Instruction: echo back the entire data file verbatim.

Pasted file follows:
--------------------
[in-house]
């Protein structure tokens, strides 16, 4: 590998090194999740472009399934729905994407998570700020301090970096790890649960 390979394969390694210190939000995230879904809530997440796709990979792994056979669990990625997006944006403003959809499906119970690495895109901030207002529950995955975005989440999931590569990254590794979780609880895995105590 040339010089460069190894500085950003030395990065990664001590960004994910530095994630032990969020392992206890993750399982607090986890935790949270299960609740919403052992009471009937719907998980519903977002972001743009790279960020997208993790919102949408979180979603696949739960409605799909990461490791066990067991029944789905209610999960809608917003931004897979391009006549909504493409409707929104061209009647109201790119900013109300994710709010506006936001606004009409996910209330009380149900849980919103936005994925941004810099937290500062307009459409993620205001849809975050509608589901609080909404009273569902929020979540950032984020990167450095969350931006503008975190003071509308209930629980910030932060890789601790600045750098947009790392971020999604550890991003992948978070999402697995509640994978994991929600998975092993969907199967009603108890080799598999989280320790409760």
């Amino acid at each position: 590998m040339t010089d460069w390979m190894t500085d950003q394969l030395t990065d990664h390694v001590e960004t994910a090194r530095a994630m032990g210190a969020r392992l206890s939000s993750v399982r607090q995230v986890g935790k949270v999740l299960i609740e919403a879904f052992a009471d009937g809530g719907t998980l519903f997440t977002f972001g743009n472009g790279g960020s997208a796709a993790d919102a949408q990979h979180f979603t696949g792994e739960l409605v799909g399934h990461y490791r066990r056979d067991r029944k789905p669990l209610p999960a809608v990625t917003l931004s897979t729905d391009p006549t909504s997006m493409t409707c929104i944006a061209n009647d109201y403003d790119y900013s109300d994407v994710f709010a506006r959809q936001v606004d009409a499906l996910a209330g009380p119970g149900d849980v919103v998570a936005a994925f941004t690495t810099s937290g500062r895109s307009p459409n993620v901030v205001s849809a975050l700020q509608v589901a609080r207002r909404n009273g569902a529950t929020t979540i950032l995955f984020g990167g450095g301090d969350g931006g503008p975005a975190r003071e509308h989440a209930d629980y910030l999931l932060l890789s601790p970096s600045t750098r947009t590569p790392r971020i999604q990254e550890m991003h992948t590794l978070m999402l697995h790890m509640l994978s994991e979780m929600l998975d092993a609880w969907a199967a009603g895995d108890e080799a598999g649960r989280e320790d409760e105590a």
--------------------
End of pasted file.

[in-house]
């Protein structure tokens, strides 16, 4: 590998090194999740472009399934729905994407998570700020301090970096790890649960 390979394969390694210190939000995230879904809530997440796709990979792994056979669990990625997006944006403003959809499906119970690495895109901030207002529950995955975005989440999931590569990254590794979780609880895995105590 040339010089460069190894500085950003030395990065990664001590960004994910530095994630032990969020392992206890993750399982607090986890935790949270299960609740919403052992009471009937719907998980519903977002972001743009790279960020997208993790919102949408979180979603696949739960409605799909990461490791066990067991029944789905209610999960809608917003931004897979391009006549909504493409409707929104061209009647109201790119900013109300994710709010506006936001606004009409996910209330009380149900849980919103936005994925941004810099937290500062307009459409993620205001849809975050509608589901609080909404009273569902929020979540950032984020990167450095969350931006503008975190003071509308209930629980910030932060890789601790600045750098947009790392971020999604550890991003992948978070999402697995509640994978994991929600998975092993969907199967009603108890080799598999989280320790409760």
């Amino acid at each position: 590998m040339t010089d460069w390979m190894t500085d950003q394969l030395t990065d990664h390694v001590e960004t994910a090194r530095a994630m032990g210190a969020r392992l206890s939000s993750v399982r607090q995230v986890g935790k949270v999740l299960i609740e919403a879904f052992a009471d009937g809530g719907t998980l519903f997440t977002f972001g743009n472009g790279g960020s997208a796709a993790d919102a949408q990979h979180f979603t696949g792994e739960l409605v799909g399934h990461y490791r066990r056979d067991r029944k789905p669990l209610p999960a809608v990625t917003l931004s897979t729905d391009p006549t909504s997006m493409t409707c929104i944006a061209n009647d109201y403003d790119y900013s109300d994407v994710f709010a506006r959809q936001v606004d009409a499906l996910a209330g009380p119970g149900d849980v919103v998570a936005a994925f941004t690495t810099s937290g500062r895109s307009p459409n993620v901030v205001s849809a975050l700020q509608v589901a609080r207002r909404n009273g569902a529950t929020t979540i950032l995955f984020g990167g450095g301090d969350g931006g503008p975005a975190r003071e509308h989440a209930d629980y910030l999931l932060l890789s601790p970096s600045t750098r947009t590569p790392r971020i999604q990254e550890m991003h992948t590794l978070m999402l697995h790890m509640l994978s994991e979780m929600l998975d092993a609880w969907a199967a009603g895995d108890e080799a598999g649960r989280e320790d409760e105590a």